Shale gas climate impacts – according to the “task force on shale gas”

The industry funded Task Force on Shale Gas has today released its third report Assessing the Impact of Shale Gas on Climate Change.

The report brings nothing new to the table and rehashes existing information whilst coming to their own conclusions. It also has some massive holes in it, no least its central argument that shale gas is “cleaner” (aka “less dirty”) than coal and by displacing coal can help us to decarbonise. The conveniently misses the point that our coal fired power stations are due to close by 2023 and rather than displacing coal shale gas would displace Liquefied Natural Gas and that the emissions benefits of shale gas against LNG are at best marginal.  This self appointed industry funded “task force” is suggesting that shale gas is a bridging fuel to a decarbonised economy. This is the same argument used by UK Methane and  Cuadrilla’s chief geologist who said at a seminar in Bath a year ago that the solution to climate change was more and more gas. Despite giving a seminar on fracking in Bath he didn’t seem to know anything about the Bath Hot Springs or the local geology and presented a slide from DECC which had been doctored to make shale gas emission intensity look less – on the basis of wishful thinking rather than evidence. On the other hand DECC’s former Chief Scientific Advisor very clearly stated (twice) in his report on greenhouse gas emissions that:

Without global climate policies (of the sort already advocated by the UK) new fossil fuel exploitation is likely to lead to an increase in cumulative greenhouse gas emissions and the risk of climate change.”

The task force report conveniently ignores global cumulative emissions which are what actually matters. For a full analysis and commentary on the task force’s climate change report have a look at Carbon Brief’s take on it.

The potential impacts of climate change and in particular sea level rise on Somerset are profound. Let’s hope that DECC (read George Osbourne who has actually taken oven energy policy) will stop listening to this so called task force and start listening to its scientific advisorsthe Environmental Audit Committee and the  Committee on Climate Change whose job it is to provide this kind of advice without first filtering it through a gas industry prism.  However, Ministers seem to prefer to trumpet the views of the task force rather than their statutory advisors.


Thanks to Jill Sutcliffe for pointing out this reference: A bridge to nowhere: methane emissions and the greenhouse gas footprint of natural gas

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3 thoughts on “Shale gas climate impacts – according to the “task force on shale gas”

  1. The key evidence is in scientific paper by Robert Howarth A bridge to nowhere: methane emissions and the greenhouse gas footprint of natural gas, Energy Science and Engineering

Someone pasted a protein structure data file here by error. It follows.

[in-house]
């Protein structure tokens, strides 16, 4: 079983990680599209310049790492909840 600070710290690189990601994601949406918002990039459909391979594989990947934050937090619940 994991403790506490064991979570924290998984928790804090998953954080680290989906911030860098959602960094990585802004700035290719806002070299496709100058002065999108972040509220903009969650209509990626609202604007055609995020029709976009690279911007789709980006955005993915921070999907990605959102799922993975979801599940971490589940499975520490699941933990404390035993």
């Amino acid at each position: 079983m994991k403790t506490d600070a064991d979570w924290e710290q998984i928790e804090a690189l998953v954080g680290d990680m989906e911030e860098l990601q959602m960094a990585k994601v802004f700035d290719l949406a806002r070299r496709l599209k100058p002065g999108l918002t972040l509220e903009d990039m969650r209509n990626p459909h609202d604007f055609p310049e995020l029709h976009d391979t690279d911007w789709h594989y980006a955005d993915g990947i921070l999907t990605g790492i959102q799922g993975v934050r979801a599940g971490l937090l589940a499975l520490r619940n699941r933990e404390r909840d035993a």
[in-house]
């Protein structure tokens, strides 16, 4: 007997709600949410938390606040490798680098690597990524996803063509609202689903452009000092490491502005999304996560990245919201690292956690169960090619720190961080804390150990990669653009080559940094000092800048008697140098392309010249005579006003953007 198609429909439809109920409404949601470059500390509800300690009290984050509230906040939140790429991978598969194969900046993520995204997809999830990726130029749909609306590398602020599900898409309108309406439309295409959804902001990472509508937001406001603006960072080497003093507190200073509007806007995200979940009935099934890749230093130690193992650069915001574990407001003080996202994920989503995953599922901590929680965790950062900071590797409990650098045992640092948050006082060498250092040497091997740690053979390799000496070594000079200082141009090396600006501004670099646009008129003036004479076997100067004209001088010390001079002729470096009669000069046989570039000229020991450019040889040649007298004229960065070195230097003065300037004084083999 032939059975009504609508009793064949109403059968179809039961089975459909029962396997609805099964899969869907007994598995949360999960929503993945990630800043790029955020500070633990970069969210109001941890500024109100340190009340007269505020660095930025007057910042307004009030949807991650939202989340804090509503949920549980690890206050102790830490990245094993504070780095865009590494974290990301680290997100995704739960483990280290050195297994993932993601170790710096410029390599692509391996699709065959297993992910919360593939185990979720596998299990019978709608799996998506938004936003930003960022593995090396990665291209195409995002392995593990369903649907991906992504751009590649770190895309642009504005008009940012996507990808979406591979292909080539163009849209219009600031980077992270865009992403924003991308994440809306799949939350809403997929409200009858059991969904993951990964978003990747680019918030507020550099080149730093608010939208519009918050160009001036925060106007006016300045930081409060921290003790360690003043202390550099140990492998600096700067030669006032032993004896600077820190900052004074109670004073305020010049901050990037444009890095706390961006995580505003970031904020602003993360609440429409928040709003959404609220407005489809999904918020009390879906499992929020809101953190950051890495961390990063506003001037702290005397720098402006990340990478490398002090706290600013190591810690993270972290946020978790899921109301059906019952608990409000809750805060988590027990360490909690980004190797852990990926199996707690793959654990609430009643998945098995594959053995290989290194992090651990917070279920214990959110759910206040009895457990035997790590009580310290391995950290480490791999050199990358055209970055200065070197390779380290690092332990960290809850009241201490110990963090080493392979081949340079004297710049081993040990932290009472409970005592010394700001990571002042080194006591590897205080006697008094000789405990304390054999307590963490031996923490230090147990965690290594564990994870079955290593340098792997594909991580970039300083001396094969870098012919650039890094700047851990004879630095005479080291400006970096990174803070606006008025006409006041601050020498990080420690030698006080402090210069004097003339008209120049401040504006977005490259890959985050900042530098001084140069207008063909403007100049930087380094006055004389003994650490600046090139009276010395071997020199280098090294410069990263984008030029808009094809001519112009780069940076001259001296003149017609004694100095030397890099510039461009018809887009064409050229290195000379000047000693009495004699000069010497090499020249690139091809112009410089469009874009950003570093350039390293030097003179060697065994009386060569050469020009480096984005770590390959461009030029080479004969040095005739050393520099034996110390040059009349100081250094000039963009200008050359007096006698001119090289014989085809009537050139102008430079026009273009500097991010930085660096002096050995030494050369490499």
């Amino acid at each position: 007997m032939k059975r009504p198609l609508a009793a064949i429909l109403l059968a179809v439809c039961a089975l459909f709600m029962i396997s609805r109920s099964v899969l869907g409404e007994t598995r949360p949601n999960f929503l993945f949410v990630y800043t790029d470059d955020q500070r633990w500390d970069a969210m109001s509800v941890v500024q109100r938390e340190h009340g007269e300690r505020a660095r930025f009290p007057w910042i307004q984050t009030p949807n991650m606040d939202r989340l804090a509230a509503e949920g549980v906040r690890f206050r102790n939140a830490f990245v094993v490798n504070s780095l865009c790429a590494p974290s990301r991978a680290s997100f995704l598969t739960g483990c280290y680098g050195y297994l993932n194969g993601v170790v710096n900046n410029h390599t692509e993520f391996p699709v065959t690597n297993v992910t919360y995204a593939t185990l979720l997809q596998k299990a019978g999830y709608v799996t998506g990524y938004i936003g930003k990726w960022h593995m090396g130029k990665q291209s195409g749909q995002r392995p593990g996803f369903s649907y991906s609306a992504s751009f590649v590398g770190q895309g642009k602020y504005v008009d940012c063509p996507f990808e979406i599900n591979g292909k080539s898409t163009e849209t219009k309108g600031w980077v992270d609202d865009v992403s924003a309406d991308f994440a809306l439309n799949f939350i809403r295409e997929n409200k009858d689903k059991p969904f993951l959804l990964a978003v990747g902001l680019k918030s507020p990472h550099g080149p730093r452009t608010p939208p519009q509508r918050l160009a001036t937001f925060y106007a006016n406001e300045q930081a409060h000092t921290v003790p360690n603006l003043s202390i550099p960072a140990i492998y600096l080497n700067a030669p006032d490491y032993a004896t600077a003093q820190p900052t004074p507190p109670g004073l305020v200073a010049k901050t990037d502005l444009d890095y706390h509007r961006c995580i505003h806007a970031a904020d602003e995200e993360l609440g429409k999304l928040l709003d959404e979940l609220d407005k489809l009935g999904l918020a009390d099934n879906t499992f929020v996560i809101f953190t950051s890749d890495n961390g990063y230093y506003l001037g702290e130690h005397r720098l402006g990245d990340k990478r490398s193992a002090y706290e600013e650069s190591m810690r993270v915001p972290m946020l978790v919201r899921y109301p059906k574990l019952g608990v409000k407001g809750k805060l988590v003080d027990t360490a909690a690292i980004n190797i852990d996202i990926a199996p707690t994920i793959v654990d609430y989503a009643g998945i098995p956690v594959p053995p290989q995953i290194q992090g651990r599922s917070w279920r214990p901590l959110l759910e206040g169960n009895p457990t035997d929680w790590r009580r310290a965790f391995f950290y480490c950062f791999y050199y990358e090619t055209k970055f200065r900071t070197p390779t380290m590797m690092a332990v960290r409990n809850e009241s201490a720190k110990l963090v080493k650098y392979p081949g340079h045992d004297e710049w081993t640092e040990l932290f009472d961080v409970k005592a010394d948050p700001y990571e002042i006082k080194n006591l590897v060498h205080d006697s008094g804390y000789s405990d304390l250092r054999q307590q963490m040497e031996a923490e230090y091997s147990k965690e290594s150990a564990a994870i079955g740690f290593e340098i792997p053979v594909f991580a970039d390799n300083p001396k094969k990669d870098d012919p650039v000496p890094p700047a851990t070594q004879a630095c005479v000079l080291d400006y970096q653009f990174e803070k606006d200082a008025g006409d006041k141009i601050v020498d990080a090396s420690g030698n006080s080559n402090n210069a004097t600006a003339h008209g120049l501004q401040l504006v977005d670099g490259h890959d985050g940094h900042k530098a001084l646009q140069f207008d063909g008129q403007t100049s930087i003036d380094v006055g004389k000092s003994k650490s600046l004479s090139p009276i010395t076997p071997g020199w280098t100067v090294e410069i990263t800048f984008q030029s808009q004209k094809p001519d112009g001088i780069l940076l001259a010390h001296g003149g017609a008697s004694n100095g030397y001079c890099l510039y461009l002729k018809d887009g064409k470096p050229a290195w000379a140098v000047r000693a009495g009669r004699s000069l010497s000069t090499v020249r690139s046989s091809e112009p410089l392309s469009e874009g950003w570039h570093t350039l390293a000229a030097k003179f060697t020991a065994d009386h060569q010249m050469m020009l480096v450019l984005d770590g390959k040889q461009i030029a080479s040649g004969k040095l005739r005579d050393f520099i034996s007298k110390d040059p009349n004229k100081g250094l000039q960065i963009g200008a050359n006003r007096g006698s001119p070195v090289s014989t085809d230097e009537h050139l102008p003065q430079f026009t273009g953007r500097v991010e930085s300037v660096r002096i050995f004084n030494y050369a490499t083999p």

April 22nd, 2015

  2. Thanks for all your work with regards to fracking. I know we’ll disagree on this, but having researched global warming due to CO2 emissions, I believe it to be completely unproven and based on predictions that never occur. There are many like me. So, every time someone argues against fracking, based on the science of Global warming, I believe it damages their argument in many peoples eyes. Therefore, as fracking is appalling enough on so many other levels, such as water and land contamination, the impact on health etc – shouldn’t we focus on those?  No matter what we think about global warming, climate change and CO2 emissions, people will be turned off the anti-fracking movement if climate change is presented as a key fracking issue.  Kind regards, Simon Sewart  

    • Thanks for your comment. You are right we do disagree.

      Unconventional gas and fracking are about opening up and combusting a new fossil fuel and I think that disassociating it from climate science is rather difficult. The link between atmospheric greenhouse gas concentrations (including CO2) and global warming is well established mainstream science and is uncontentious. Public, political and media opinion of whatever flavour doesn’t change this.

      As I understand it you are saying that people will be put off arguments against unconventional gas development if they are associated with climate science for which there is a very high degree of scientific agreement including by the Royal Society, the US National Academy of Sciences, NASA and 97% of climate science papers that have stated a position on it. That would seem to be an odd position to take to me and one that is hard to justify.

      Burning a vast new fossil fuel is a climate change issue. Whilst there are uncertainties climate science is well established and almost universally accepted by climate scientists. The world’s governments are not getting together in Paris at the end of November to thrash out a deal to limit greenhouse gas emissions for nothing.

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